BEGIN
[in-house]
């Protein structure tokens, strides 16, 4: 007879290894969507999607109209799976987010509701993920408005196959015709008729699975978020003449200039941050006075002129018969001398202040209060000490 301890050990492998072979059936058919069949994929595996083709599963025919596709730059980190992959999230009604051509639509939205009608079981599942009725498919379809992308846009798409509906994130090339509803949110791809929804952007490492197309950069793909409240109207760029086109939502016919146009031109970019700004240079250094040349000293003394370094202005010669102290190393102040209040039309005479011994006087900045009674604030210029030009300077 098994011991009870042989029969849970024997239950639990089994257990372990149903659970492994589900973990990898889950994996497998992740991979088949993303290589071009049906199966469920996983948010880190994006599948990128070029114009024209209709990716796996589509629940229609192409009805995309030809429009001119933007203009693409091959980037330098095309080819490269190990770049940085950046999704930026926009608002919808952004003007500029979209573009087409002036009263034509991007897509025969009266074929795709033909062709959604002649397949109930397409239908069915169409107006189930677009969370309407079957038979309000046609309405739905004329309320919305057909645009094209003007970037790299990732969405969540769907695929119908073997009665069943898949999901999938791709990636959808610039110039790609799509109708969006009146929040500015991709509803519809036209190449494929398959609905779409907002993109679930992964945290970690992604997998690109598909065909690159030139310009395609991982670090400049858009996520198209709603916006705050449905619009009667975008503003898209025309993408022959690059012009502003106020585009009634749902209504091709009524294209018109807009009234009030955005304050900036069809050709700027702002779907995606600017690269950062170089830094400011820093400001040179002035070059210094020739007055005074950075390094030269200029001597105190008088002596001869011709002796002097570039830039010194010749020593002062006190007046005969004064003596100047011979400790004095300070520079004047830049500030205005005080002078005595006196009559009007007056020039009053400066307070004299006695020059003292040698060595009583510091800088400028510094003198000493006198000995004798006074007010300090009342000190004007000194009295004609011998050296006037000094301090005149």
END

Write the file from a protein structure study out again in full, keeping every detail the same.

[in-house]
């Protein structure tokens, strides 16, 4: 007879290894969507999607109209799976987010509701993920408005196959015709008729699975978020003449200039941050006075002129018969001398202040209060000490 301890050990492998072979059936058919069949994929595996083709599963025919596709730059980190992959999230009604051509639509939205009608079981599942009725498919379809992308846009798409509906994130090339509803949110791809929804952007490492197309950069793909409240109207760029086109939502016919146009031109970019700004240079250094040349000293003394370094202005010669102290190393102040209040039309005479011994006087900045009674604030210029030009300077 098994011991009870042989029969849970024997239950639990089994257990372990149903659970492994589900973990990898889950994996497998992740991979088949993303290589071009049906199966469920996983948010880190994006599948990128070029114009024209209709990716796996589509629940229609192409009805995309030809429009001119933007203009693409091959980037330098095309080819490269190990770049940085950046999704930026926009608002919808952004003007500029979209573009087409002036009263034509991007897509025969009266074929795709033909062709959604002649397949109930397409239908069915169409107006189930677009969370309407079957038979309000046609309405739905004329309320919305057909645009094209003007970037790299990732969405969540769907695929119908073997009665069943898949999901999938791709990636959808610039110039790609799509109708969006009146929040500015991709509803519809036209190449494929398959609905779409907002993109679930992964945290970690992604997998690109598909065909690159030139310009395609991982670090400049858009996520198209709603916006705050449905619009009667975008503003898209025309993408022959690059012009502003106020585009009634749902209504091709009524294209018109807009009234009030955005304050900036069809050709700027702002779907995606600017690269950062170089830094400011820093400001040179002035070059210094020739007055005074950075390094030269200029001597105190008088002596001869011709002796002097570039830039010194010749020593002062006190007046005969004064003596100047011979400790004095300070520079004047830049500030205005005080002078005595006196009559009007007056020039009053400066307070004299006695020059003292040698060595009583510091800088400028510094003198000493006198000995004798006074007010300090009342000190004007000194009295004609011998050296006037000094301090005149």